The first step in Cardinal Health's four-part approach to transforming the hospital pharmacy into a strategic asset is often the most discussed -- yet seldom truly optimized: Finding Meaningful Growth.
"Revenue solves all known problems" is one of Google's Executive Chairman Eric Schmidt's favorite business sayings. For a hospital, what would it mean to generate an extra $500,000 in annual profitability and another $500,000 in cost savings? Perhaps it wouldn't solve "all known problems," as Schmidt might say, yet it could certainly help fund other, critical initiatives.
Growth opportunities can be a powerful lever to lift profitability and turn a hospital pharmacy into a strategic asset, rather than a necessary cost center that manages expenses. Finding growth is a classic win-win business strategy. Customers (patients) reward a hospital when it delivers new and valued services. And hospitals benefit financially, and strategically, by unlocking hidden value from an undervalued asset -- the hospital pharmacy.
Cardinal Health's 4 F Framework for optimizing hospital pharmacies has four parts: "Find growth," "Fix inefficiencies," "Fulfill the quality care mission" and "Follow the patient." This article focuses on the first step: achieving meaningful growth through expanded services, better reimbursement capture and smart expense management. Two real-life success stories will help illustrate the impact a hospital pharmacy can have: Riverside Health System, a non-profit system based in Newport News, Va., and IASIS Healthcare, a for-profit health system headquartered in Franklin, Tenn.
Ideas from proven winners:
- Establish or expand an outpatient pharmacy.Thirty-eight percent of prescriptions are not filled post-discharge. And medication non-adherence is a leading cause of readmission. With new penalties for hospital readmissions, it's more important than ever that hospitals leverage outpatient pharmacies to help increase the likelihood that patients understand and adhere to their medications. An outpatient pharmacy can provide discharge medications to patients, provide an added convenience that drives patient satisfaction, help answer patient questions and monitor compliance post-discharge.
Outpatient pharmacies can also offer customized service to employees - including desk-side delivery of medications - as well as significant cost savings to the hospitals' prescription drug benefits.
"Having the pharmacy in-house means we can reliably direct people to generic drugs and other lower-cost alternatives, saving money in our health plan outlays," says Michael Doucette, vice president of operations for the Riverside Health System.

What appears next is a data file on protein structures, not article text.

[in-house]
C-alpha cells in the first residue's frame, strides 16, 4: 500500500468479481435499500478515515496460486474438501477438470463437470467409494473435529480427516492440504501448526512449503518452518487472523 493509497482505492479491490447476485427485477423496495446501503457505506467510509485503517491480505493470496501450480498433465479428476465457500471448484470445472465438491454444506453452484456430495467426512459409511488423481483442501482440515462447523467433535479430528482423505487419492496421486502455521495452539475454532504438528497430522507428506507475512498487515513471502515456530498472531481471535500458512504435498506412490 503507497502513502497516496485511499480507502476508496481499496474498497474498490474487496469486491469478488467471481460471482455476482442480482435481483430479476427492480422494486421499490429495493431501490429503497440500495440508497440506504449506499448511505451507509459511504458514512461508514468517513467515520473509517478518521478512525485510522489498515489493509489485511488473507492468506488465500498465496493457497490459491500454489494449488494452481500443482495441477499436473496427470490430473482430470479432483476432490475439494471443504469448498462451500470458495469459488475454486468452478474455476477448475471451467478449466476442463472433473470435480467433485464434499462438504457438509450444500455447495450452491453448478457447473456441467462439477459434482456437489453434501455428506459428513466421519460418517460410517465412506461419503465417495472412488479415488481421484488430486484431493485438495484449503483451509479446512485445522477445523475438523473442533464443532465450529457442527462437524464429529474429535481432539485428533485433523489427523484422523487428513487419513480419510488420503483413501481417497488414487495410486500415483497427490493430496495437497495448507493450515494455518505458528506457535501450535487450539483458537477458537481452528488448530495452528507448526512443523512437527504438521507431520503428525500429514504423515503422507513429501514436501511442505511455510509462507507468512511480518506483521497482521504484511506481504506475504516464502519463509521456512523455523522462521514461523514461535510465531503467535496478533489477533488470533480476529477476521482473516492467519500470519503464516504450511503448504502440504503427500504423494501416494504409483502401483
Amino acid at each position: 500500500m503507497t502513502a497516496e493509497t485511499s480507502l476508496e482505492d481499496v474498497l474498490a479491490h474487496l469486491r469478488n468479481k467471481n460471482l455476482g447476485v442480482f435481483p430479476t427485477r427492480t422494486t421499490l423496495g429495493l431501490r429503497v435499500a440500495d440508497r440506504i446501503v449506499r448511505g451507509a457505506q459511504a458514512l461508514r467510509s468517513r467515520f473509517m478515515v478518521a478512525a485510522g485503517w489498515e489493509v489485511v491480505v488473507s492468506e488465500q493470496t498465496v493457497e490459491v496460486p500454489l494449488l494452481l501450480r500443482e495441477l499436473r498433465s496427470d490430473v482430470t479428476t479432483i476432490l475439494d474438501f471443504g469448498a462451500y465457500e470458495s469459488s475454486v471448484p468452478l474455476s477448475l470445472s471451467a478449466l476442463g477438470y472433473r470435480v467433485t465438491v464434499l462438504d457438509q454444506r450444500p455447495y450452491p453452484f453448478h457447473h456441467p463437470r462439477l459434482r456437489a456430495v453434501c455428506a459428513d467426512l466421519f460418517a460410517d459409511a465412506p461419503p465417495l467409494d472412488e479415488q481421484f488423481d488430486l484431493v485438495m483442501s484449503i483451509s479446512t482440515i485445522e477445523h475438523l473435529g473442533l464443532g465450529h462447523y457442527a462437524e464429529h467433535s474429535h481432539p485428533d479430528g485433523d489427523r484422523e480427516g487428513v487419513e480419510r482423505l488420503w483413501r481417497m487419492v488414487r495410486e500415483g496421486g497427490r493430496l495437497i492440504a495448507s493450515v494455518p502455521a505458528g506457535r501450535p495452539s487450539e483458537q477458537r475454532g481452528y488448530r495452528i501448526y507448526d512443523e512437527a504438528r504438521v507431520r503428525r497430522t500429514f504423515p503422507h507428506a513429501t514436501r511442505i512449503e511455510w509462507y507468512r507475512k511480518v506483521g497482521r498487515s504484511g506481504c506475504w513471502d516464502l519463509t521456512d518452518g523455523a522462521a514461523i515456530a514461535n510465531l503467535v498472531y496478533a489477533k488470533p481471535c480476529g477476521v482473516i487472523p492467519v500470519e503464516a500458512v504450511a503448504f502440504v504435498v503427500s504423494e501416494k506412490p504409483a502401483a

- Capture all available reimbursement. The federal government, especially under the Affordable Care Act, increasingly provides financial incentives for improving efficiency and care quality. Don't let reimbursement revenue slip away because the opportunity is hidden. A hospital can capture extra reimbursement dollars by helping its hospital improve patient care.
For example, IASIS Healthcare implemented a computerized physician order entry system (CPOE) that communicated directly and electronically to the hospital pharmacy to improve medication management. With consultation from Cardinal Health, IASIS Healthcare deployed electronic health records to successfully qualify for $32.2 million in incentive payments from Medicare in 2011-12, plus $5.4 million in the first quarter of 2013. (Helping hospitals meet the Meaningful Use Attainment criteria -- http://www.healthit.gov/providers-professionals/how-attain-meaningful-use -- is a Cardinal Health core competency.)
"The ability to communicate the prescription electronically to the pharmacist, have it reviewed, have it show up in the electronic medical record, and have the discharge medications rectified - all that is part of Meaningful Use," says Tedd Adair, vice president of clinical operations for IASIS Healthcare, which operates 16 acute care hospitals and other facilities in seven states.
- Consider the pharmacy's inventory as an untapped asset. Ready cash can sometimes be found by selling the pharmacy's inventory. For example, Cardinal Health recently took over management of a hospital pharmacy and bought the existing inventory. The transaction boosted the hospital's cash position by $5.98 million, lifted the institution's bond rating and helped finance the modernization of an aging facility.
The big picture take-away is this: New, meaningful growth is one of the most important steps in the journey to increasing a hospital pharmacy's strategic role. Optimizing the top line is a great way to improve the bottom line. (Google's co-founder has a point!) Expertise, resources and multi-disciplinary teams are all necessary ingredients for a hospital to leverage its pharmacy to find meaningful growth. Partners like Cardinal Health can help scale and provide expertise to help transform the pharmacy into a strategic asset for the hospital.
You may be interested in other articles in the "Pharmacy as a Strategic Asset" Series
- How hospital pharmacies can find meaningful growth opportunities
- Fixing hospital pharmacy inefficiencies: 4 places to start